Finalist in Writers of the Future

“The Healer of Branford” was a Finalist in the Writers of the Future contest, making the shortlist of eight stories for the 3rd Quarter. Those eight stories are passed on to a pool of judges drawn from professional authors, so although it did not place I am filled with warm fuzzy feelings knowing that some authors I really enjoy reading have now read my work.

Full results for the quarter here.

What was the biggest difference between my submission that placed Honorable Mention last year, and this one that placed higher? I’ve been working on many aspects of storytelling, but the single largest insight that I had was into suspense. In June I took the Writers of the Future Online Workshop (which is free) and was really struck by the essay on creating suspense. I revised the story right before submission with the goal of keeping multiple possible outcomes open at each step of the story. This particularly helped the final third, which lost too much tension in the earlier draft.

The Writers of the Future contest has an incredible online community associated with it. Sharing the goal of getting into this specific anthology series helps to cut through much of the subjective non-advice that clogs other online writing communities. The forum is also defined by a spirit of helpfulness in which past winners often stop by to help current entrants succeed. The teacher who’s invested the most into the official forum is Wulf Moon, running his Super Secrets Workshop there, which is a fantastic resource because it covers all the pieces of a functioning story in bite-sized lessons. It’s been an incredibly helpful framework for digesting the writhing mass of writing advice that I stuffed in my skull and I am honored to be officially joining the workshop for the coming year.

I plan to enter every quarter of Volume 38, because this contest provides a unique opportunity to test myself against the same first reader and judge four times a year. I want to prove that I can consistently write at a high level even more than I want to win.

Pinecones: Author Notes

Pinecones appears in Fell Beasts and Fair: A Noblebright Fantasy Anthology, published by Spring Song Press.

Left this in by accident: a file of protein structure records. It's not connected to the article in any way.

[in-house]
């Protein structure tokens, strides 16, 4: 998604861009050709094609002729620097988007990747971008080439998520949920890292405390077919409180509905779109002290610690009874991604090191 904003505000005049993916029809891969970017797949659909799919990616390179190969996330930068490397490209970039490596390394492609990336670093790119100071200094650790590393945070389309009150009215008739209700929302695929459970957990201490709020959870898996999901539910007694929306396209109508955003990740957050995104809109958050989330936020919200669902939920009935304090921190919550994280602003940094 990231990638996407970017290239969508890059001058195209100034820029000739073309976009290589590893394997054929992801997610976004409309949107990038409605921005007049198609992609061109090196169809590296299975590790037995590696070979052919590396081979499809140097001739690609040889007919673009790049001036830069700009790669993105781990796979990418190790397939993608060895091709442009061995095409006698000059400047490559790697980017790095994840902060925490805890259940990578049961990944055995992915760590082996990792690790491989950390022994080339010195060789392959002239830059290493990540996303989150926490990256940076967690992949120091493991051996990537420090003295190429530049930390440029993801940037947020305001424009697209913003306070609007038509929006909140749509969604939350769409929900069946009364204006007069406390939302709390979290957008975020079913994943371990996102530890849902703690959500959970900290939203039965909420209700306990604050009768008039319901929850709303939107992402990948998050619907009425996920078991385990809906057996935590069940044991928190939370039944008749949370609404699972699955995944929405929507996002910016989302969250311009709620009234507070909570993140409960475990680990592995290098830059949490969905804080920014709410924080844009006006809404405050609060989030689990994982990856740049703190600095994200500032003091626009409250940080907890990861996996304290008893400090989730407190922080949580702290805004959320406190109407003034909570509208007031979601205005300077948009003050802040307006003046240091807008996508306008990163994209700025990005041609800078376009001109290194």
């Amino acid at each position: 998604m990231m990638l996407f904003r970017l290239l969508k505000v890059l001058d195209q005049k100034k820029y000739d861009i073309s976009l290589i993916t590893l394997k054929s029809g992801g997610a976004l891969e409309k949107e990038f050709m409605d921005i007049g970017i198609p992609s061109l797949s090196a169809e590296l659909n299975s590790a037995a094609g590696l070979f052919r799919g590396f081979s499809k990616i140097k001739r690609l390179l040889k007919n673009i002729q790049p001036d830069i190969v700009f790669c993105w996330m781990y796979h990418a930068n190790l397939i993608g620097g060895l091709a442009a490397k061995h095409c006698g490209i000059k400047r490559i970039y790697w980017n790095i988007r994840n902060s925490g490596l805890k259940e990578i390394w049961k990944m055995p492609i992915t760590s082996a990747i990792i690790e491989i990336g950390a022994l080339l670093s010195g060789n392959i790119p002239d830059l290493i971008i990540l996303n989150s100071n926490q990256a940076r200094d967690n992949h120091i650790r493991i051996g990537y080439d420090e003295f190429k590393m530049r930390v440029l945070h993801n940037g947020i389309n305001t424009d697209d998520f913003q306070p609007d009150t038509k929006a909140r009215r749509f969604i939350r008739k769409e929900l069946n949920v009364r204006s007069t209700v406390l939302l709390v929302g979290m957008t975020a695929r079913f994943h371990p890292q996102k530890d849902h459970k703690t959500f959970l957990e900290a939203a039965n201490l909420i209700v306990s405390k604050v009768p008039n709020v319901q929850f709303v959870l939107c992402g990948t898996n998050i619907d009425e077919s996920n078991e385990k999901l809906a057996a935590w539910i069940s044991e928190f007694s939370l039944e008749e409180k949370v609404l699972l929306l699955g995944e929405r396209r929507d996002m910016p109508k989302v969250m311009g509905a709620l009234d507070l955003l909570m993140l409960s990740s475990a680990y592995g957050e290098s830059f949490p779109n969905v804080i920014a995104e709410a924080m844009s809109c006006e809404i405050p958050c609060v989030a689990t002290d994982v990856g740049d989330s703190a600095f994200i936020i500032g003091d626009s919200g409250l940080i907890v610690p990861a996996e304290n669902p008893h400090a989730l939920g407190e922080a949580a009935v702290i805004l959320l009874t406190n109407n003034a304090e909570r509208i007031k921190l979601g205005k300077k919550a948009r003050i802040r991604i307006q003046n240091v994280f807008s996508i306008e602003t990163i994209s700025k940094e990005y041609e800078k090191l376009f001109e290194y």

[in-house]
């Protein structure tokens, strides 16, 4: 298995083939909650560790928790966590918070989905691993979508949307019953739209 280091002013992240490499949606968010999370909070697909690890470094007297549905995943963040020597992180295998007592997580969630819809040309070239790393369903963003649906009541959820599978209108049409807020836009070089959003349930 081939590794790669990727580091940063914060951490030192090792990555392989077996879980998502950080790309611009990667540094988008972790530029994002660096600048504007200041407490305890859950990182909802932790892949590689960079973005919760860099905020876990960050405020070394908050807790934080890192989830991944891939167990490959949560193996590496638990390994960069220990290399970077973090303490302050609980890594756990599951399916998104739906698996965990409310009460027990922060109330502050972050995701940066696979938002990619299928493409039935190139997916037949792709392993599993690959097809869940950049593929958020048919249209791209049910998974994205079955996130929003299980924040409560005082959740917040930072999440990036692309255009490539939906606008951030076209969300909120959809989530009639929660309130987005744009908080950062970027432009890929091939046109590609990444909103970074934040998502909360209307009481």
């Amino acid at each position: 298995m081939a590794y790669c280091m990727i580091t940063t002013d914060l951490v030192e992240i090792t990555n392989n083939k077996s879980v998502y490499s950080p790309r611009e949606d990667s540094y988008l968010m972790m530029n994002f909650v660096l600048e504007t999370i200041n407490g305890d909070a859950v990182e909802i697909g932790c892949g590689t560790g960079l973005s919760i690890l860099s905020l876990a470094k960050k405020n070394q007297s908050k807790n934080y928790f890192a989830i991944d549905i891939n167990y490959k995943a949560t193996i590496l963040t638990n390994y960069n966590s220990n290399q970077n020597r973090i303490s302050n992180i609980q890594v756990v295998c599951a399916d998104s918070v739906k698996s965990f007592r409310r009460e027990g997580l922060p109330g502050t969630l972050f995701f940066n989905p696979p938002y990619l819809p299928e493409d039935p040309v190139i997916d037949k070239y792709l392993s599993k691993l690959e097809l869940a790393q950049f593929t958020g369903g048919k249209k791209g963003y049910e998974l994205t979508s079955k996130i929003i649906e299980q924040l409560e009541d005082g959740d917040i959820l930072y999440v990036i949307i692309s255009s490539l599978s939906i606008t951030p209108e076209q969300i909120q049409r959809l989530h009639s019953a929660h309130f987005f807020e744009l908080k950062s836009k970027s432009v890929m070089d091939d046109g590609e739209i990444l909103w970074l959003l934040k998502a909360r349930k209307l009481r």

I love the term “noblebright” that my editor C.J. Brightley coined as a response to the “grimdark” trend that boiled across fantasy. Grimdark’s just not my thing: I prefer getting the opposite feelings from books, and giving the opposite feelings as a writer. So noblebright as a reactionary label had my attention enough to see the call for stories, and I had a half-formed story idea about a dryad who’d fit the “fair beasts” part of the anthology theme.

I’m consciously exploring Tolkien’s idea of eucatastrophe in all my short stories: that an apparent defeat is itself the mechanism of victory. Some pinecones only open and release their seeds during forest fires. Horrific disaster is part of their process. This idea combined with the flower-dryad as a way that plant-based creatures might reproduce.

Pinecones and dryads as central elements gave me the satyr with his thyrsus staff as my firestarter.

All artwork becomes a record of where you were at the time, and I hope that the hard work I’ve been putting in since Pinecones will show as growth in my next publication. The prose already feels a bit too cautious and stilted to me, and I think that has two causes: first, that I have to piece together my prose from very fractured thoughts with young children in the house, and second, that I relied too much on automated editing software. I plan to write more about the strengths and weaknesses of the latter.

Image by bigdan, licensed via depositphotos.